Can Portland's Creative Community Survive Development, Price Surge?
(Arlene Schnitzer Concert Hall, 1037 SW Broadway) Whether you remember Morrissey from the first time you got high with your boyfriend in the seventh grade, or from the tough dudes down the street that blast him from their lowriders, we all think of him fondly. Tonight, he'll be crooning and swooning at the Schnitz. Don't miss out—not every day is like Friday! ROSE FINN Read our article on Morrissey.
SHABAZZ PALACES, OC NOTES
(Reed College, 3203 SE Woodstock) The avant-garde rap of Seattle's Shabazz Palaces has everything you need: fat bass, ass-moving beats, and brain-tangling lyrics. But the team of Ishmael Butler and Tendai Maraire have totally flipped the hiphop model on its head, making strange, seductive music that sounds like it's beamed from outer space. They're playing the Masquerade Ball at Reed Arts Week. NED LANNAMANN
(Wonder Ballroom, 128 NE Russell) You might not have noticed, but Emancipator is playing one of the biggest local-band shows this week, headlining the Wonder Ballroom on the heels of the release of new album Dusk to Dawn. Knob-twiddler Doug Appling is indeed a Portland resident, and as Emancipator, he makes picturesque electronic music that's more trip-hop and folktronica than anything else. (Remember those things?) Actually, Dusk to Dawn is a graceful and pretty record, highlighted by gypsy violin from Ilya Goldberg, who'll be joining the live show as well. While the clicking beats and tastefully arranged synth programs are more hotel lobby than rock club, Emancipator is perfectly enjoyable breakfast-making or wallpaper-hanging music. Still, I can't help but wish the similar-sounding but far edgier Talkdemonic were headlining the Wonder instead. NL
BLACK 'N BLUE, SONIC TEMPLE, LABANSKY
(Hawthorne Theatre, 1507 SE César E. Chávez) Seeing the names Black 'N Blue and LaBansky on the Hawthorne Theatre marquee might make you forget what year it is. (The $25 ticket price should help to remind you.) One-time Portland glammers Black 'N Blue have called LA home for decades now, but the biggest difference is the absence of original guitarist Tommy Thayer, who now dons the makeup of one Ace Frehley in a pseudo-cover band that charges upward of $150 a ticket. The chances of Thayer joining B'NB for this little homecoming are next to nil, although I did notice KISS has a couple of off-days in Australia at the time of this show. Maybe Ace will step in for Tommy in Black 'N Blue. That would surely make KISS fans' heads implode. MARK LORE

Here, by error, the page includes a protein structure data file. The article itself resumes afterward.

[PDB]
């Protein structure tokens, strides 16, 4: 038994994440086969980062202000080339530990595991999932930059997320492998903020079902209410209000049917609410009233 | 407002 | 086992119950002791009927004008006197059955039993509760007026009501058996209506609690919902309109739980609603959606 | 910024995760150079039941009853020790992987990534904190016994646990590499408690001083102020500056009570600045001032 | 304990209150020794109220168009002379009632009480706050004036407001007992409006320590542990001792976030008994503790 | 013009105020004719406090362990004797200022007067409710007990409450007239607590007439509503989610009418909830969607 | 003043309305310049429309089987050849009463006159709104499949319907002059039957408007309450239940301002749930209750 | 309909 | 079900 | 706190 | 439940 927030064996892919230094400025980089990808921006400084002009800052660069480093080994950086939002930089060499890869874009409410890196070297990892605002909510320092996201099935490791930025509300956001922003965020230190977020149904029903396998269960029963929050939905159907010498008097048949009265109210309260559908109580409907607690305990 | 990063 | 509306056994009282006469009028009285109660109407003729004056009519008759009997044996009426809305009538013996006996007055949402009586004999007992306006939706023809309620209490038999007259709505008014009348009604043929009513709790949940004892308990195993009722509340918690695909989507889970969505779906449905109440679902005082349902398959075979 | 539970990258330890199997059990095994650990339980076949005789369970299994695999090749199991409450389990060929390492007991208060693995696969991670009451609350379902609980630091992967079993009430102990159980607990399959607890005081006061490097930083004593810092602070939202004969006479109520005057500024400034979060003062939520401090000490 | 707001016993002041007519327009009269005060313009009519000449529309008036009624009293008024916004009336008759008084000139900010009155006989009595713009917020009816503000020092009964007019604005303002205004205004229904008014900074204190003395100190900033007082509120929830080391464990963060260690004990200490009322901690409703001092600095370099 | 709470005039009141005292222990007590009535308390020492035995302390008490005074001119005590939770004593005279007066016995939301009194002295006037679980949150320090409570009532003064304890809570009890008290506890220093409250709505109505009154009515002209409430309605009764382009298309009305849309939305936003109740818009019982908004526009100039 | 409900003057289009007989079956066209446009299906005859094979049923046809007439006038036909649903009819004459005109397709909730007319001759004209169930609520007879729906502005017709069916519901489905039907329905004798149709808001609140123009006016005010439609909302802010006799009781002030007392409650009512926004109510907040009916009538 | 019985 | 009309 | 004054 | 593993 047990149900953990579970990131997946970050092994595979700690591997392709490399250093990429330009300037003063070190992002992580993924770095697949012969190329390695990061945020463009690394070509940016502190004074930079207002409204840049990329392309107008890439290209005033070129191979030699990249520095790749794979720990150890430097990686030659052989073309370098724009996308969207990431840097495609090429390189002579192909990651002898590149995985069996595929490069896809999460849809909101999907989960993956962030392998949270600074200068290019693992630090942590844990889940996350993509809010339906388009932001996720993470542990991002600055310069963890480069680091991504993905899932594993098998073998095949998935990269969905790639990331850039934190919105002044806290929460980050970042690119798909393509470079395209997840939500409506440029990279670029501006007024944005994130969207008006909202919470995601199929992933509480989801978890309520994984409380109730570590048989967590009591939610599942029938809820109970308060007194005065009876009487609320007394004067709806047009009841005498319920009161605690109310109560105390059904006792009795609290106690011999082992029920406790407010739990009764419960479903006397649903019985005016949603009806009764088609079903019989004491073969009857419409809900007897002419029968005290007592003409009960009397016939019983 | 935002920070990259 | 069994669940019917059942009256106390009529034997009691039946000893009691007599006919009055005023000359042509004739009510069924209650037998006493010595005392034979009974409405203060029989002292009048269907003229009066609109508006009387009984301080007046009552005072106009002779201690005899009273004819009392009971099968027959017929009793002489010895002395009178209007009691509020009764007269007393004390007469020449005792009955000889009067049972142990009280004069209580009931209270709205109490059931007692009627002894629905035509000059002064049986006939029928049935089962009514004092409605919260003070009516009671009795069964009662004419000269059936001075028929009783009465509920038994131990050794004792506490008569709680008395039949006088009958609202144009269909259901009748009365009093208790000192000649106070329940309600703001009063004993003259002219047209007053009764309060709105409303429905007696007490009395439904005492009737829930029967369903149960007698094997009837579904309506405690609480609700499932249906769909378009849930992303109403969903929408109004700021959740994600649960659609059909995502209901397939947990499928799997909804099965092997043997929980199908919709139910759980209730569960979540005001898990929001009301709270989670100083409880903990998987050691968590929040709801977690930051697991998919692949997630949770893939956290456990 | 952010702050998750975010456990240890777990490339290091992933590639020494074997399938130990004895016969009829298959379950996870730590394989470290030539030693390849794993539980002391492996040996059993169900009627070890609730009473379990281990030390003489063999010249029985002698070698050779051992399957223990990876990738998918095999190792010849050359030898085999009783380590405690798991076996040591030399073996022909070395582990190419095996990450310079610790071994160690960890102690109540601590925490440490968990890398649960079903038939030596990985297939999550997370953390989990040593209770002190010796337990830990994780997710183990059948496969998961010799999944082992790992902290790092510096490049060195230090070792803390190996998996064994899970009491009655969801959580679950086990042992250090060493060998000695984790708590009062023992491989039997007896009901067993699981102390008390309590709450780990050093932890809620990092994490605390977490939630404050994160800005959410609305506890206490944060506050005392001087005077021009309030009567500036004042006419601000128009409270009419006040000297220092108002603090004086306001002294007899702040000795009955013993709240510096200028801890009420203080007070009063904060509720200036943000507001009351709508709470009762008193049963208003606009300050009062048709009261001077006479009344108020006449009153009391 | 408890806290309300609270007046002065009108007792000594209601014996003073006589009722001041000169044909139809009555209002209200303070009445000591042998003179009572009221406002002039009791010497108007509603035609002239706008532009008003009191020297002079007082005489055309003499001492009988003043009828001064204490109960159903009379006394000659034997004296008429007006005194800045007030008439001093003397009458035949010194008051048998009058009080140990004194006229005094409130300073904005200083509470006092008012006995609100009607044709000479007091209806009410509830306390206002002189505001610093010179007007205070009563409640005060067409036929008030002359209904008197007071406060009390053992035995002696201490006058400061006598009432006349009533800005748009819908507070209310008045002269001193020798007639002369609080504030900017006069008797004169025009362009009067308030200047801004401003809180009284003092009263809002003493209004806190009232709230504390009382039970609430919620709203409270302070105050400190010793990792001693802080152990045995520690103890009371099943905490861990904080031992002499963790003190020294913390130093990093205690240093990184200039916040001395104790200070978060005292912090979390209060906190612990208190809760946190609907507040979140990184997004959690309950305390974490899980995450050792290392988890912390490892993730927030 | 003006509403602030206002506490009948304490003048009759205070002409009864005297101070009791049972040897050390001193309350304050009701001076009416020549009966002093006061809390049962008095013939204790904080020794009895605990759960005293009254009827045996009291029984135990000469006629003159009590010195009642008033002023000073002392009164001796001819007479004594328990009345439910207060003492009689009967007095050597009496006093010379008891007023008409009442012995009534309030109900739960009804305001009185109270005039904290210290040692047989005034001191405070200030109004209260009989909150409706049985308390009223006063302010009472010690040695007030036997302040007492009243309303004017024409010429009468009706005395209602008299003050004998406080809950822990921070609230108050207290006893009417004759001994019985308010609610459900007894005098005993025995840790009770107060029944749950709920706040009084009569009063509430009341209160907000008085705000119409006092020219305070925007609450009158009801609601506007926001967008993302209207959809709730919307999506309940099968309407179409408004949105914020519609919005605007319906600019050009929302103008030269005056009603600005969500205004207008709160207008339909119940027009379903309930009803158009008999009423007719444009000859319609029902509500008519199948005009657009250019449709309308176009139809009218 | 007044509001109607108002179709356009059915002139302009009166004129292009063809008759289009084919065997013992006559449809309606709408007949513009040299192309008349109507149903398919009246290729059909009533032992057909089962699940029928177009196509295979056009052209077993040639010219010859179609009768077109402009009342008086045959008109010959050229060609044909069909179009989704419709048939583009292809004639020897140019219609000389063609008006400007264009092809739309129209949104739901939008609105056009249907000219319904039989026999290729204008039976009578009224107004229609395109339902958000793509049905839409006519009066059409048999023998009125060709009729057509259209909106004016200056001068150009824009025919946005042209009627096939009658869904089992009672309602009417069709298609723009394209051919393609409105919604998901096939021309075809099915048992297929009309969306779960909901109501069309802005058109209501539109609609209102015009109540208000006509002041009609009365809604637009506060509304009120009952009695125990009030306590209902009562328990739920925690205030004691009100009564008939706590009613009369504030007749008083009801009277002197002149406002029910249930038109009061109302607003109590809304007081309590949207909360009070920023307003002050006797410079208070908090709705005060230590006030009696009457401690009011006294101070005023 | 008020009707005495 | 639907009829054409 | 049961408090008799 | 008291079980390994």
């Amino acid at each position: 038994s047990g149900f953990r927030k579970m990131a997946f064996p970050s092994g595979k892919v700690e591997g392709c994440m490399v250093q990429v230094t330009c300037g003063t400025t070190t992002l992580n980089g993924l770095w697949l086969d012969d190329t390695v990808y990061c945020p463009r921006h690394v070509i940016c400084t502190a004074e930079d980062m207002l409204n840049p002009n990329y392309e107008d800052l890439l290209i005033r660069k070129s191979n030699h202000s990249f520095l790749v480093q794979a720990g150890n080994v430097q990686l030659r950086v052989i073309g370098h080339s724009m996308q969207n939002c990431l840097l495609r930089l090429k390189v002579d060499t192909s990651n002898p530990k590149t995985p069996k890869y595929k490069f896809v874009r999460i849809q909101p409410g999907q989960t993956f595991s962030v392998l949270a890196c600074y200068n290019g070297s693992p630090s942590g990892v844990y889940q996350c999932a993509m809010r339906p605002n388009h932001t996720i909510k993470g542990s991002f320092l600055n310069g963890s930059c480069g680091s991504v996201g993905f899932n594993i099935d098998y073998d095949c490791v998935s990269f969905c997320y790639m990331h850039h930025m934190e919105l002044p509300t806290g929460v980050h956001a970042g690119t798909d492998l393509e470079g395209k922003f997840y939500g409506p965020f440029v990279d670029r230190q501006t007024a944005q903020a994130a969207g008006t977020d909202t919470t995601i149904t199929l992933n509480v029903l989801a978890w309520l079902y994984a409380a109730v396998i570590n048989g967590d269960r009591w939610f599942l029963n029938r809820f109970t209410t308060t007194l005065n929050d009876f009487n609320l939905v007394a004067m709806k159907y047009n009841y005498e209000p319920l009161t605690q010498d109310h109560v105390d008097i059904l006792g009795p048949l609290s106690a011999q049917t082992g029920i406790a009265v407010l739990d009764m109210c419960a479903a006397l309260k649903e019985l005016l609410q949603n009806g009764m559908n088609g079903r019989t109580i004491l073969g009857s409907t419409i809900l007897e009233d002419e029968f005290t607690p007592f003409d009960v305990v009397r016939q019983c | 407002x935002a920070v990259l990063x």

LORD DYING, ATRIARCH, NETHER REGIONS, GAYTHEIST
(Branx, 320 SE 2nd) Four terrific local metal bands are playing Branx tonight, and getting into the thick of that dark, smelly room won't cost you one thin dime. It's a completely free show, headlined by Lord Dying, who are riding high off their newly signed contract with Relapse Records. It's also the tour kickoff show for Gaytheist, who are a pure, giddy pleasure machine masquerading in the form of a loud-as-fuck metal band featuring a nattily dressed gay frontman. And yes, this show is as free as the great outdoors. There is no excuse to miss it. NL
ASSEMBLY OF DUST, SUGARCANE
(Mississippi Studios, 3939 N Mississippi) The next time an acquaintance of a certain age begins whining about how "they" don't make music like they used to, shut them up by plugging Assembly of Dust into their ears. Assembly of Dust have been sounding like the sunny '70s for a full decade now, and have always been very open about the fact that they wish they were the Band. Sun Shot, their newest studio album, is an impeccably produced, country-tinged nostalgia piece. Effortlessly enjoyable, it'll make you dust off your copies of American Beauty and Music from Big Pink—which are better albums, sure, but Sun Shot holds its own. Frontman (and former Strangefolk guitarist) Reid Genauer formed the band while pursuing an MBA at Cornell, which has to be the least rock 'n' roll origin story in the history of alt-country, but whatever. The hooks will immediately banish any Ivy League-related skepticism and plunge you straight into a lazy summer afternoon. REBECCA WILSON